BHI Ponzi: Mastermind Warriner’s Trust sequestrated

By Chris Steyn

The High Court has ordered the sequestration of the BHI Trust of Craig Warriner – dubbed South Africa’s Bernie Madoff after investors lost billions to his fraudulent investment scheme.

That was confirmed in a statement today (Wednesday 31 October) issued on behalf of Cawood Attorneys, an investor in the trust.

Cawood Attorneys had launched an urgent ex parte sequestration application against BHI trustees Warriner and Christian Ashcroft.

“It should further be noted that, at this stage, there are no actual figures as to what BHI was worth either before or after the circumstances that led to Mr Warriner handing himself in. However, based on the private and confidential discussion with other investors who have approached Cawood Attorneys to assist them in the process of registering their claims against the Trust, it is determined this sum is significant,” the statement reads.

“The investigations are and will be ongoing for some time as, what was uncovered by Cawood Attorneys in its own preliminary research, is far more complex and intricate than at first believed and what is being reported on at present.”

Meanwhile, Warriner’s prestigious Alma Mater responded to the scandal in a letter headed:  Allegations of criminal financial misconduct against a St Stithians College Alumnus .

Signed by Celeste Gilardi, the Rector of St Stithians College, it reads: “As many of you will be aware, in the past few days there have been news reports of an individual, a St Stithians College Alumnus, who through an investment vehicle, appears to have betrayed the trust of a significant number of financial investors and individuals, resulting in the loss of hundreds of millions of rands.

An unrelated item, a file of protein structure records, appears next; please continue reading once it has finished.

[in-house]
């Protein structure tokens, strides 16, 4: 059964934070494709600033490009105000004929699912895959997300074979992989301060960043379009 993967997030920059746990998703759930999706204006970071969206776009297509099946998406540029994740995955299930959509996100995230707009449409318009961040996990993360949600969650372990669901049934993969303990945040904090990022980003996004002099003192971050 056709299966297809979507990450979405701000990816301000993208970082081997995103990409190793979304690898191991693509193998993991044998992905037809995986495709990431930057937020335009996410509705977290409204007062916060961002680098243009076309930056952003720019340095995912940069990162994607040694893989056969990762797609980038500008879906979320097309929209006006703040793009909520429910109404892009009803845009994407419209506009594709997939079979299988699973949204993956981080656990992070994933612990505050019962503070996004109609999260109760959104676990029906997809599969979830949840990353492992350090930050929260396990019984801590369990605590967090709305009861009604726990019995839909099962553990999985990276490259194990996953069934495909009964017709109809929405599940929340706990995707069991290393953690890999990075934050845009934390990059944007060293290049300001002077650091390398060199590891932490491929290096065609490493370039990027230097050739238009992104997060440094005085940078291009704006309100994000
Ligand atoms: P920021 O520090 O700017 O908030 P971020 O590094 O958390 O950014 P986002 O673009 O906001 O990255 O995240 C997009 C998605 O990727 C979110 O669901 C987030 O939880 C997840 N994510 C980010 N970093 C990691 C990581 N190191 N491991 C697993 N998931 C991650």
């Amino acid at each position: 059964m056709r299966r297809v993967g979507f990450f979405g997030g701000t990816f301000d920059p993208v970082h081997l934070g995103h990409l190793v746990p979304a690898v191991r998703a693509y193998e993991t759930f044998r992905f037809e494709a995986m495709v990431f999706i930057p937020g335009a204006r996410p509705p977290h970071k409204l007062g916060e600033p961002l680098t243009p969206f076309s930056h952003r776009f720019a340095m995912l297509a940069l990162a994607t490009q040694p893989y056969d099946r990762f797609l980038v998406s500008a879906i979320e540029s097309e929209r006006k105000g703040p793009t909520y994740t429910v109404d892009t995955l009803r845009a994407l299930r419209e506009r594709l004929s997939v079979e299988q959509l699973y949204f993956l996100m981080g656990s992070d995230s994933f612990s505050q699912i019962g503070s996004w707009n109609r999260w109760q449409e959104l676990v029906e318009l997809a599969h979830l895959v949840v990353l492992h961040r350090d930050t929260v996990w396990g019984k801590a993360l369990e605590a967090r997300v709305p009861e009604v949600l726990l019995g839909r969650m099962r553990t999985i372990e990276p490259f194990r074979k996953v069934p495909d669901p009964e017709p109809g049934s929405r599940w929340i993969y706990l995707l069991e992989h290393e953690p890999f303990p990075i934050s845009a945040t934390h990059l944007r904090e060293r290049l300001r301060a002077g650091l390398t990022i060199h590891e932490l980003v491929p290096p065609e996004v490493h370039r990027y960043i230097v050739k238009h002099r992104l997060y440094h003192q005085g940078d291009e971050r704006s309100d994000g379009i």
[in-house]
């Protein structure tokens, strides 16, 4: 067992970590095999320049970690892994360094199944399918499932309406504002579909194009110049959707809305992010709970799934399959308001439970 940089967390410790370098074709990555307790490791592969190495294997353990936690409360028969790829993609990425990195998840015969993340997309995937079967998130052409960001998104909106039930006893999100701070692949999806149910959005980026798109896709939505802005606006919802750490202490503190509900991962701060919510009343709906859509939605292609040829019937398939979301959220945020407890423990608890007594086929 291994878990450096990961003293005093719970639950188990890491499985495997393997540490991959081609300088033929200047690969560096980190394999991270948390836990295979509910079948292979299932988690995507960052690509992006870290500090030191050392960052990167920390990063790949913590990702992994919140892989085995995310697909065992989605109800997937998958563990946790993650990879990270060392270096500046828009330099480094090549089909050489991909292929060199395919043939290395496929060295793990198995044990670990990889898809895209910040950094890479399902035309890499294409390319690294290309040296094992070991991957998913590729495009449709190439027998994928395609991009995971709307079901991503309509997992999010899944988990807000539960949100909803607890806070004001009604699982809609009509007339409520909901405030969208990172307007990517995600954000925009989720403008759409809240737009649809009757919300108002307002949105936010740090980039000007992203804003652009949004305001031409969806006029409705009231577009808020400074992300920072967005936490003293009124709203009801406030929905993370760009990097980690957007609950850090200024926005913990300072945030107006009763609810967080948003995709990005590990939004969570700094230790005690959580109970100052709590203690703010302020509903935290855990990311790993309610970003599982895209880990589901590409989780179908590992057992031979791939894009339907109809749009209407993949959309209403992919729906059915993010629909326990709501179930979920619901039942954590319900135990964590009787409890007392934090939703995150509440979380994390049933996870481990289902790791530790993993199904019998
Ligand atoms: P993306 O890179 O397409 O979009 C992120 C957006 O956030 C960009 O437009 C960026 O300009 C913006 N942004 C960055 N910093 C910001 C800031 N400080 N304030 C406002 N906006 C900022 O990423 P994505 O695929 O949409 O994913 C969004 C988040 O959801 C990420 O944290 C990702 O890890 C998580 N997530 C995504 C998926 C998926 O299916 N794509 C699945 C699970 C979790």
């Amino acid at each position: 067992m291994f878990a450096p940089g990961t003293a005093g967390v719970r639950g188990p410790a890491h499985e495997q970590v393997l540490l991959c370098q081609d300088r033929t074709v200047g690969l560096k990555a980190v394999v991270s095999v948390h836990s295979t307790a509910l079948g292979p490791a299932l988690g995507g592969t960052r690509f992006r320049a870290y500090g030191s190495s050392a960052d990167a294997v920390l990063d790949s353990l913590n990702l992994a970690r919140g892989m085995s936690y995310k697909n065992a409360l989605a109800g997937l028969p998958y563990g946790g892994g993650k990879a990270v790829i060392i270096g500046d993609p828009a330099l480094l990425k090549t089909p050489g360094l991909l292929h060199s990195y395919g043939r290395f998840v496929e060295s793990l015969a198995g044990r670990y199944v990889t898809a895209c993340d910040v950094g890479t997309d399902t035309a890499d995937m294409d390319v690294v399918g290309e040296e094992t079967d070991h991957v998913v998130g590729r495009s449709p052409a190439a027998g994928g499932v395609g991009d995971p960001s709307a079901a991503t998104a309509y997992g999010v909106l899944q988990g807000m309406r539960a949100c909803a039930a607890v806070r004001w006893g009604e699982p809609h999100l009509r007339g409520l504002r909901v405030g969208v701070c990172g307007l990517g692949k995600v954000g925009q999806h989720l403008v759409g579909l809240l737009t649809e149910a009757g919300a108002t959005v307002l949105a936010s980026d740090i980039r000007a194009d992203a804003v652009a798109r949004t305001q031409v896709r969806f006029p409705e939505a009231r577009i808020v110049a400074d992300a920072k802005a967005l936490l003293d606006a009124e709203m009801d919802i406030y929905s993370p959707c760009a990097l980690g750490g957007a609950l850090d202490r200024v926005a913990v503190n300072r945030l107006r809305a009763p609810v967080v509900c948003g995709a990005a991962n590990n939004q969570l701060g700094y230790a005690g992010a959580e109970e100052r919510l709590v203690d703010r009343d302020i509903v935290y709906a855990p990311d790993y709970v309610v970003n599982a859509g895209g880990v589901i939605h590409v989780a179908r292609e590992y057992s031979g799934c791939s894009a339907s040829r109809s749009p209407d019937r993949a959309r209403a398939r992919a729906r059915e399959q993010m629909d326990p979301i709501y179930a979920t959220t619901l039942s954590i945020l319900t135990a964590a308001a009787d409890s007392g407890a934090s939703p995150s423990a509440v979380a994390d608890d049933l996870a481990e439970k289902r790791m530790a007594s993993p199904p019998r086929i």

“While it appears that no criminal charges have been brought, the media have been reporting that he has declared himself guilty of any and all criminal charges that he may face and remains in custody while awaiting further developments in the criminal proceedings. This is a deeply disturbing and shocking case, and our hearts go out to everyone whose life and livelihood has been impacted. 

“St Stithians College confirms that the school has no investment or financial exposure to the collapsed investment scheme – and never has. All investments on behalf of the College are placed with reputable, regulated asset managers, and managed in accordance with the highest governance and regulatory standards. 

“We received donations, more than a decade ago, from the individual concerned. These were received in full accordance with our due diligence protocols. The College will obviously co-operate fully with any official investigation launched if and when called upon to do so. Such parts of the College that bear the individual’s name are in the process of being renamed. 

“If any more information comes to light that impacts the College, we will be sharing it via our regular communication channels.”

However, Old Stithian Association (OSA) member, Ian Macleod, has looked at recent OSA financial statements (which cover the school’s alumni association activities alone) and found a concerning line item. 

“In the ‘Notes to Financial Statements’ of the annual financial statements dated 31 December 2022, under ‘Managed funds’, there is a line item for ‘Funds managed by BHI Trust’ to the tune of R2,134,369. That figure is listed as R1,152,309 in 2021. In the OSA annual financial statements for 31 December 2021, we have the 2021 figure confirmed and see a 2020 figure of R1,129,908. 

“This information is worrying. I have emailed the OSA and several other school leaders with questions about this money. I hope to meet with them soon and work with them to find answers. 

“It is important not to point fingers. Right now, the task is to ask some difficult questions and establish the facts,” concludes Macleod.

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